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Author Topic: Shuttterstock rejection: Poor or ...White Balance...  (Read 3683 times)

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« on: November 21, 2011, 00:48 »
0
Hello friends

I have started submitting to Shutterstock few months back. Unfortunately I find that most of my photos are being rejected for the following reason:
Poor or uneven lighting, or shadows. White balance may be incorrect.

Could the experienced users here please be kind enough to advice me on what I need to do to avoid rejections for this reason?

I have enclosed 3 of my latest images which were rejected for the above reason with this post.

Please help.

Thank you


« Reply #1 on: November 21, 2011, 01:00 »
0
first is far too saturated and midtones a bit underexposed. Clouds are a too blue for wb and whole scenes lack contrast. All are post processing problems. WHy post the same in the critique forum at SS as well as here?

« Reply #2 on: November 21, 2011, 06:45 »
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Thanks so much Mark

First I posted to Microstock group, and then I remembered that SS also has a forum where I can discuss things. So I posted here too. I could delete the MSG post, but I thought that those who are not the members of SS can post there but not here.

Now to the main issue. Could you please provide me some guidance regarding PP of Landscape shots? I have searched Google, but could not find anything suitable for my specific need.
I must admit that though I have been photographing for quite a long time, I started using a D-SLR only very recently. So I am still a novice when it comes to PP. So it would be really helpful for me if you could suggest me some PP techniques to improve these shots.

Thanks again.

« Reply #3 on: November 23, 2011, 14:46 »
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SS doesn't much care for cloudy weather lighting, so they will usually get rejected lighting or WB or whatever.

Also the first one looks pretty overprocessed to me, it just doesn't look natural at all. (not that that is a problem for many of the best sellers, but that is my take on it).

« Reply #4 on: November 23, 2011, 21:44 »
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Just my opinions...

I really don't see a problem with the first shot. Yes, it is very saturated, but... this is stock, not National Geographic.  It might be considered a bit dark in today's digital world.   If the reviewer thought it was oversaturated, you might think they could just say that, and not refer to "lighting".  But don't expect rejection reasons to make sense in every case - they seem to have a very limited set of reasons to choose from.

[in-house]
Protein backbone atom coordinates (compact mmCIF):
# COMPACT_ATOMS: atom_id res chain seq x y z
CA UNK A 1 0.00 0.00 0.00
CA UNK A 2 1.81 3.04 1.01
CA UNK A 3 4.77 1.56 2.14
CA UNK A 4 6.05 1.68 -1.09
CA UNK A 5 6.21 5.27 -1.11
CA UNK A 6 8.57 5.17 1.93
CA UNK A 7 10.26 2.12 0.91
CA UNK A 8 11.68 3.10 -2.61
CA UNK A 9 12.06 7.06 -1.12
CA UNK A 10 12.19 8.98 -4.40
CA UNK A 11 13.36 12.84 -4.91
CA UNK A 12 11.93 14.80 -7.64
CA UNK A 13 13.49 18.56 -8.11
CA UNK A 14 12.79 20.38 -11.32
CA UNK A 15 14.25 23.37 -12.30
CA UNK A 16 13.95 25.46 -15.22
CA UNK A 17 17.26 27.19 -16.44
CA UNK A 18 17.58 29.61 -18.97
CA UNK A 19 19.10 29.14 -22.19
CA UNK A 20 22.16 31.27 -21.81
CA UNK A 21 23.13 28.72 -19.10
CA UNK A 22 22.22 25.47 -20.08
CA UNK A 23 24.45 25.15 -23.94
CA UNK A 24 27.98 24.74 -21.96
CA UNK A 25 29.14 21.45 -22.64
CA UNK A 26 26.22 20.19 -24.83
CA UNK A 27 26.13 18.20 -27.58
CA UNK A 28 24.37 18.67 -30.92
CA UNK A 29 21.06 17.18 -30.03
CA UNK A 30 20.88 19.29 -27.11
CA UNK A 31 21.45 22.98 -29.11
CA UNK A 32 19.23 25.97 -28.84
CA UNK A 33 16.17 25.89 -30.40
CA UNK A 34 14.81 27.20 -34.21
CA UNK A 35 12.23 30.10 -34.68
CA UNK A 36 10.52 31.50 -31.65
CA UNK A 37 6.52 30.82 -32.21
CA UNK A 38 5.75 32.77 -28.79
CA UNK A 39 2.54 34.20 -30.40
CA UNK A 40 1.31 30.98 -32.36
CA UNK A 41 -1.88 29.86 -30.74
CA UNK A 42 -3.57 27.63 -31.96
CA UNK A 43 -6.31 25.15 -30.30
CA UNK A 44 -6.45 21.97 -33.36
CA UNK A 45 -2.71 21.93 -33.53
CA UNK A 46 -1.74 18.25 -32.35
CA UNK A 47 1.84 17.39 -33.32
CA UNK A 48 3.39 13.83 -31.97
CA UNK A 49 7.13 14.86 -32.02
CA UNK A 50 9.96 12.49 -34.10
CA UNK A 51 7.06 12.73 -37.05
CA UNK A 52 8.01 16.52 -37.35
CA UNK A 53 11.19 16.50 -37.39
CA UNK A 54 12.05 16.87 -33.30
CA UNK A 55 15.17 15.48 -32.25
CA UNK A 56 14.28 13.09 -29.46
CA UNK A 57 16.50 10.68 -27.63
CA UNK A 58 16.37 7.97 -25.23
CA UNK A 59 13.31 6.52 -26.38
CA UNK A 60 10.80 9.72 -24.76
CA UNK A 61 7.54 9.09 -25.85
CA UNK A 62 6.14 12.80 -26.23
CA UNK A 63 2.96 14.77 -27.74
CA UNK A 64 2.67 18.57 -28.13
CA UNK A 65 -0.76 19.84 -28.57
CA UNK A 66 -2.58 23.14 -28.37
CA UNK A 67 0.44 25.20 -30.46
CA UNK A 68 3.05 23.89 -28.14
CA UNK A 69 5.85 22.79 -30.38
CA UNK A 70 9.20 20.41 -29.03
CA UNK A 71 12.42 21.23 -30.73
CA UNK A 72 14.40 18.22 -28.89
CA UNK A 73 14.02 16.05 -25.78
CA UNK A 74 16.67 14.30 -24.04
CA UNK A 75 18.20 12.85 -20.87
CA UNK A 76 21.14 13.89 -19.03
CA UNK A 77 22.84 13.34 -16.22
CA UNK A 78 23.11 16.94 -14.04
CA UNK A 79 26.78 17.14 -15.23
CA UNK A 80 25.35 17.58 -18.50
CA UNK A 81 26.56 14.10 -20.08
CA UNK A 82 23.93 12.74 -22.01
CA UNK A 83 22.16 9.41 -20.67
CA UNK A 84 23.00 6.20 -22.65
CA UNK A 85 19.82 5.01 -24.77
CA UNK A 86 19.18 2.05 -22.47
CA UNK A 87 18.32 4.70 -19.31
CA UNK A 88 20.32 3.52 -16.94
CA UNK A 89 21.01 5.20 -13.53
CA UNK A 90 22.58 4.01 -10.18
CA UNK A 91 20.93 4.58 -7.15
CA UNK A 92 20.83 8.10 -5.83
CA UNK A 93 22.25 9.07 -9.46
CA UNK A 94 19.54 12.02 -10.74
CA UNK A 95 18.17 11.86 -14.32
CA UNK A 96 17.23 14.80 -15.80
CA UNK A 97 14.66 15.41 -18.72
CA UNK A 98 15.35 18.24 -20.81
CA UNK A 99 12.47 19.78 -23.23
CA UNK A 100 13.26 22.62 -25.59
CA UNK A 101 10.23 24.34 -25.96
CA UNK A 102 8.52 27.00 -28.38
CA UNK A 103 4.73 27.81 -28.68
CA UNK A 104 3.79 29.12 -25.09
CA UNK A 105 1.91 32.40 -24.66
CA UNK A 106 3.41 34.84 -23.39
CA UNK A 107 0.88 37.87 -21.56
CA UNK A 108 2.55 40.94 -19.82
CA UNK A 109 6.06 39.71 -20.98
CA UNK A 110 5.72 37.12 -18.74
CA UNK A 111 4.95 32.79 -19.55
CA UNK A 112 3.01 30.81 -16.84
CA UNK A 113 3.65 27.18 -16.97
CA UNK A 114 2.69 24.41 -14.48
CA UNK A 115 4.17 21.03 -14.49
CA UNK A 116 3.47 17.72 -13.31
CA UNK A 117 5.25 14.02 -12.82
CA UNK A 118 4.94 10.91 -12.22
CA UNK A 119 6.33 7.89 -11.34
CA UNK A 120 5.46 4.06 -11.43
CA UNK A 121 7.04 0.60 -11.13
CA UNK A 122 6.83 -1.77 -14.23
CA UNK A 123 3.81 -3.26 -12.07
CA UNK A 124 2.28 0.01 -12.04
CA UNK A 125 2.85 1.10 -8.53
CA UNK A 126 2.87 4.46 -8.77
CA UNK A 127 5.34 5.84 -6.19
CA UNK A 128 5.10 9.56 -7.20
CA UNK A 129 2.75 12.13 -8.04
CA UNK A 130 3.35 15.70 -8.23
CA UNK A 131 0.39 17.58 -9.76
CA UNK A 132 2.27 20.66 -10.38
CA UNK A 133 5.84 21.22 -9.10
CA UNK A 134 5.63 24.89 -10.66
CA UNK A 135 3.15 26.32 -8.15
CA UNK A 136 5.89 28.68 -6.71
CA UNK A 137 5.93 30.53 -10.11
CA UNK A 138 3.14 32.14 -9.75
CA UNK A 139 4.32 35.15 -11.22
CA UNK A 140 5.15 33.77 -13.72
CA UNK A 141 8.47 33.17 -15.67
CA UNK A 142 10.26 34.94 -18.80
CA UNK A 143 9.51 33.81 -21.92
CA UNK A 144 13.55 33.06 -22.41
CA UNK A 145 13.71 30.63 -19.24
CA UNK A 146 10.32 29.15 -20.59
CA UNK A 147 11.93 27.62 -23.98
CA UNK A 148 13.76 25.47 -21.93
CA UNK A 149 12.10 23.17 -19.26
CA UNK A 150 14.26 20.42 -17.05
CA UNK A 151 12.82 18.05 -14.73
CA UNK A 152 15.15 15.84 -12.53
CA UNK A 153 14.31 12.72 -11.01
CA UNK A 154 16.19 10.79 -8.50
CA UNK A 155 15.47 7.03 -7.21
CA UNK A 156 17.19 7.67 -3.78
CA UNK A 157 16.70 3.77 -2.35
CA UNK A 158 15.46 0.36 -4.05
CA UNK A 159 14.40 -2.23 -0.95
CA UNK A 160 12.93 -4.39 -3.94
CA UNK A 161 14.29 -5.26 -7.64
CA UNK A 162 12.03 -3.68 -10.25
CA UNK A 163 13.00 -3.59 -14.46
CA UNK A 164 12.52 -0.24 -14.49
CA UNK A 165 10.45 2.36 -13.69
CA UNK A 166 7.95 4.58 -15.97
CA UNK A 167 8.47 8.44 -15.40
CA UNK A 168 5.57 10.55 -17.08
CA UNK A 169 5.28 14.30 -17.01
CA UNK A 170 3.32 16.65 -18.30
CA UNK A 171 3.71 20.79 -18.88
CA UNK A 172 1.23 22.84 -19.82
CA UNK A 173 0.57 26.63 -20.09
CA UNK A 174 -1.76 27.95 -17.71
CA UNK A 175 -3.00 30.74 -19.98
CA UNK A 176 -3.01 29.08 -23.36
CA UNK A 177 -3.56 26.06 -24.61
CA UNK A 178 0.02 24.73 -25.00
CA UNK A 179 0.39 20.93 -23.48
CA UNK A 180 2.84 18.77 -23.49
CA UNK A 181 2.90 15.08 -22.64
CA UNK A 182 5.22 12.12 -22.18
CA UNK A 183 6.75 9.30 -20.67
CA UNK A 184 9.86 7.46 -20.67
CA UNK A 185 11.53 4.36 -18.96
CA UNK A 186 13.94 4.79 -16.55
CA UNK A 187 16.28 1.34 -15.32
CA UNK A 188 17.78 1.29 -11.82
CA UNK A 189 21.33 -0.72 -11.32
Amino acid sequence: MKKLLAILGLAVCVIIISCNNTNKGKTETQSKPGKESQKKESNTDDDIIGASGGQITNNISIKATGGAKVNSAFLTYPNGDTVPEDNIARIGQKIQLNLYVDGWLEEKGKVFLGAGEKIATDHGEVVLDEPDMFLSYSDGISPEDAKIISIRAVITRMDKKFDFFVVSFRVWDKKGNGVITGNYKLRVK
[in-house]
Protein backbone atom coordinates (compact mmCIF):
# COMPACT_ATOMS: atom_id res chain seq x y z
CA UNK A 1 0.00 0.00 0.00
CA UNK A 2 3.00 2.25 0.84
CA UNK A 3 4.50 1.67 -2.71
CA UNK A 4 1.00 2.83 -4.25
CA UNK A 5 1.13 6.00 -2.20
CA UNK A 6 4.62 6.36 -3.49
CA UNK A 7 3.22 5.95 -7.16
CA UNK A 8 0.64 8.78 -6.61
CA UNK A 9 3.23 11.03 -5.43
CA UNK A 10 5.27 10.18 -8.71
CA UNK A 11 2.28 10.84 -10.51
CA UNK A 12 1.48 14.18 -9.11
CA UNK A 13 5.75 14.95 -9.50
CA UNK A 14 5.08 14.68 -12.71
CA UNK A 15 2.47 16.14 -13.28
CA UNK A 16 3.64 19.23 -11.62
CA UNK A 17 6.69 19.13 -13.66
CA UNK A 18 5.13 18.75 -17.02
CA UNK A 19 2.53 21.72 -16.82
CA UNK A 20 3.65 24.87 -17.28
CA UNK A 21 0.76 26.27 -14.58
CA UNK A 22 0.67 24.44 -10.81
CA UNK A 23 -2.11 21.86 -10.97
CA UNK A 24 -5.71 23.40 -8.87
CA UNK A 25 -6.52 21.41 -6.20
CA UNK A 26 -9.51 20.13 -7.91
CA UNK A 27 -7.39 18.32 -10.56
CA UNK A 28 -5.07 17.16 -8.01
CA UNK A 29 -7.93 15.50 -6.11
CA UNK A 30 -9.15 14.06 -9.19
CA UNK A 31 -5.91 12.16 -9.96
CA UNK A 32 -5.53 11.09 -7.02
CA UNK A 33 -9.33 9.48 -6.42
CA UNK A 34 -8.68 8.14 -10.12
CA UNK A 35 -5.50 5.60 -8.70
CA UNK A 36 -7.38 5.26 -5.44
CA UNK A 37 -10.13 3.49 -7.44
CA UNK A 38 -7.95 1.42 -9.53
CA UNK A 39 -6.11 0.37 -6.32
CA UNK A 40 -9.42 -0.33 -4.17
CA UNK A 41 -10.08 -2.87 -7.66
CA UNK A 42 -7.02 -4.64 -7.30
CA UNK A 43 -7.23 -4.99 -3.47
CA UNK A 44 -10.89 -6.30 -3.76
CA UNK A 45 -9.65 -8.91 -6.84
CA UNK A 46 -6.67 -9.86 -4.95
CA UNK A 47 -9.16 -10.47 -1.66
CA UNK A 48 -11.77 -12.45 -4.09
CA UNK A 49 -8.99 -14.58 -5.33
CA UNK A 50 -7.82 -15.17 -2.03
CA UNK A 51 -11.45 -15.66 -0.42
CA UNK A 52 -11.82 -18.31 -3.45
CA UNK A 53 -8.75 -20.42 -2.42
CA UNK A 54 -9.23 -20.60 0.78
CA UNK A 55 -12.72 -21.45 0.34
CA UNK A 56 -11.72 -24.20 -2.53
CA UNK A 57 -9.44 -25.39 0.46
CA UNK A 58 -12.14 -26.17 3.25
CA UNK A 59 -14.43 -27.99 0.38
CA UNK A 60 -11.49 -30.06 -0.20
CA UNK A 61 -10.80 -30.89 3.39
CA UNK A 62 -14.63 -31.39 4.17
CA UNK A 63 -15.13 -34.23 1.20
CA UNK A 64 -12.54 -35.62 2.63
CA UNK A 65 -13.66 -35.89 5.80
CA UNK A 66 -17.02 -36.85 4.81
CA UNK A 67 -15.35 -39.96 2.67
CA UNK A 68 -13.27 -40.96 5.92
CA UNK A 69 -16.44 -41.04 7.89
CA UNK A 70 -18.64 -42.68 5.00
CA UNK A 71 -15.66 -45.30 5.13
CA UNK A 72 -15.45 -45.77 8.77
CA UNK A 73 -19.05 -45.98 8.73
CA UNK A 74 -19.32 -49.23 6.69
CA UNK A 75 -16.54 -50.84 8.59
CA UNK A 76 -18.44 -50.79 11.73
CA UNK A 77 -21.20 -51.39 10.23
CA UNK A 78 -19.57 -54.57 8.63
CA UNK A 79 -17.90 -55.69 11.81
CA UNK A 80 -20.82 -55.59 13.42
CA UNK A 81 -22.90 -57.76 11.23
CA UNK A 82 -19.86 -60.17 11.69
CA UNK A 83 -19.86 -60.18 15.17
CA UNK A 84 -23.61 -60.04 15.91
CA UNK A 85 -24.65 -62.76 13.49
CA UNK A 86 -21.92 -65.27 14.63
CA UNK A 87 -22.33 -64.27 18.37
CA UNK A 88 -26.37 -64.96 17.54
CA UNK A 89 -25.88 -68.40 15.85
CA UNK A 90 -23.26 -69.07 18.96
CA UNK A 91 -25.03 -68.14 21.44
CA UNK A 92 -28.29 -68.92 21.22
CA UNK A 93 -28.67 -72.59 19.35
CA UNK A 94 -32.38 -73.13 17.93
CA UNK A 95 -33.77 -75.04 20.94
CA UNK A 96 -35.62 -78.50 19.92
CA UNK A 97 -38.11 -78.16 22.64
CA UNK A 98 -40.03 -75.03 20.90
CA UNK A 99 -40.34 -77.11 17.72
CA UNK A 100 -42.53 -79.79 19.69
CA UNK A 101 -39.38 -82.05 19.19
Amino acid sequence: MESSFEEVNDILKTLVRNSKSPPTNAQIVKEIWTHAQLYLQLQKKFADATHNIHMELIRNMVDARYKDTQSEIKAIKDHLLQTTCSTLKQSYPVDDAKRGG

The other too I think are too blue.  The third one is too subtle for microstock, there isn't an obvious 'subject' in the picture.  I actually like the second one, but again, microstock reviewers may see it as just murky clouds with a building on one side.
« Last Edit: November 23, 2011, 21:48 by stockastic »

« Reply #5 on: November 23, 2011, 23:16 »
0
Hello friends

I have started submitting to Shutterstock few months back. Unfortunately I find that most of my photos are being rejected for the following reason:
Poor or uneven lighting, or shadows. White balance may be incorrect.

Could the experienced users here please be kind enough to advice me on what I need to do to avoid rejections for this reason?

I have enclosed 3 of my latest images which were rejected for the above reason with this post.

Please help.

Thank you

I am sorry, but they all look not quite finished. (not here to bash, but it's my honest opinion0

1st looks like a 3D image, maybe have a nice sky and different composition or framing would help it better (the simple blue fade doesn't do it for me). I think getting more environment perspective to give the effect of being on a hill, or something to fill that empty blue space would help it a lot.

The other 2 looks like you cropped and image in photoshop and just applied it on top of another one.
3rd one the house looks blurred as if it had something cloned out, upsizing or bad texturing in 3d?

I also find on the last 2 that the composition could be worked on also, too much empty space. Removing the house would help it, or make the house at least take 1/3 of the image should help the composition.

Good luck


 

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